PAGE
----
Packaging Digest is part of the Informa Markets Division of Informa PLC

This site is operated by a business or businesses owned by Informa PLC and all copyright resides with them. Informa PLC's registered office is 5 Howick Place, London SW1P 1WG. Registered in England and Wales. Number 8860726.

Curiosities from the National Bottle Museum

The museum's displays include a current exhibit of painted soda and Coca-Cola bottles intended to attract younger collectors.
From a bottle in a buried ship to a bizarre “baby bottle” to an ingenious early anti-theft method, every bottle at the museum has a story to tell. Here are staff favorites.

Found along the main street that runs through the small New York town of Ballston Spa is the National Bottle Museum (NBM), which  I visited during a late fall 2014 trip to a Beechnut plant in the area.

Established in 1978 and housed at a 1901 storefront since 1993, the two-story museum displays notable examples of US glassmaking, which the NBM notes as “our nation’s first major industry.”

For anyone into bottles, packaging, or simply enjoys an interesting slice of Americana, it’s worth a stop.

Meg StevensFtr-NBM-Ellie-Wall.jpg

NBM director Ellie Dillon poses with the impressive wall of bottles on the main floor of the museum.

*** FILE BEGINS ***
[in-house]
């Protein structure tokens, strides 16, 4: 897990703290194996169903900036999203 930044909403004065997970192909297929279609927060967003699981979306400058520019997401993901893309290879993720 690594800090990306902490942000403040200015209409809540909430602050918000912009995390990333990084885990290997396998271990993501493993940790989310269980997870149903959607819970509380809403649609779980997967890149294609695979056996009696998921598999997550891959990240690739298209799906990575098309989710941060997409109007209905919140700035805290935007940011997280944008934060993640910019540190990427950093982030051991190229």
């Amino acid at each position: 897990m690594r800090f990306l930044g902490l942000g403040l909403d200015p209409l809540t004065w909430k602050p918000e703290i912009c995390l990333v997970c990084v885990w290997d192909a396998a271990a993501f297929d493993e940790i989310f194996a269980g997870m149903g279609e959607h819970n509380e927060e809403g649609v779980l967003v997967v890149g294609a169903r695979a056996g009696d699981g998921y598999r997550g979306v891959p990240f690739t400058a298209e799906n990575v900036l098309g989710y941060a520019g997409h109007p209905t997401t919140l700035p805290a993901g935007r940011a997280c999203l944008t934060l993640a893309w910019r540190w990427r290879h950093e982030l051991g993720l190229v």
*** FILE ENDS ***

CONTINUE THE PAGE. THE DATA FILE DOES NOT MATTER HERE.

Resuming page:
I recently reconnected with the NBM via president of the board of trustees Ellen Dillon (above), who informed me that previous director Gary Moeller — my tour guide back then — had retired. Dillon proved highly receptive to my interest and, as fortunate, she turned out to be adept at handling my subsequent photographic assignment. Following the always reliable “what’s new?” inquiry, I asked if Dillon could solicit NBM staff to identify their favorites among the museum’s impressive collection of bottles that number an estimated 3,500. She did and so did they.

The slideshow gallery begins with her choice, a bottle that tells the intriguing tale of a ship buried under Wall Street. At the end is my own favorite, which Moeller tells me remains his favorite as well. You’ll also find in that last slide a link to the first visit slideshow from 2014.

Hide comments


  • Allowed HTML tags: <em> <strong> <blockquote> <br> <p>

Plain text

  • No HTML tags allowed.
  • Web page addresses and e-mail addresses turn into links automatically.
  • Lines and paragraphs break automatically.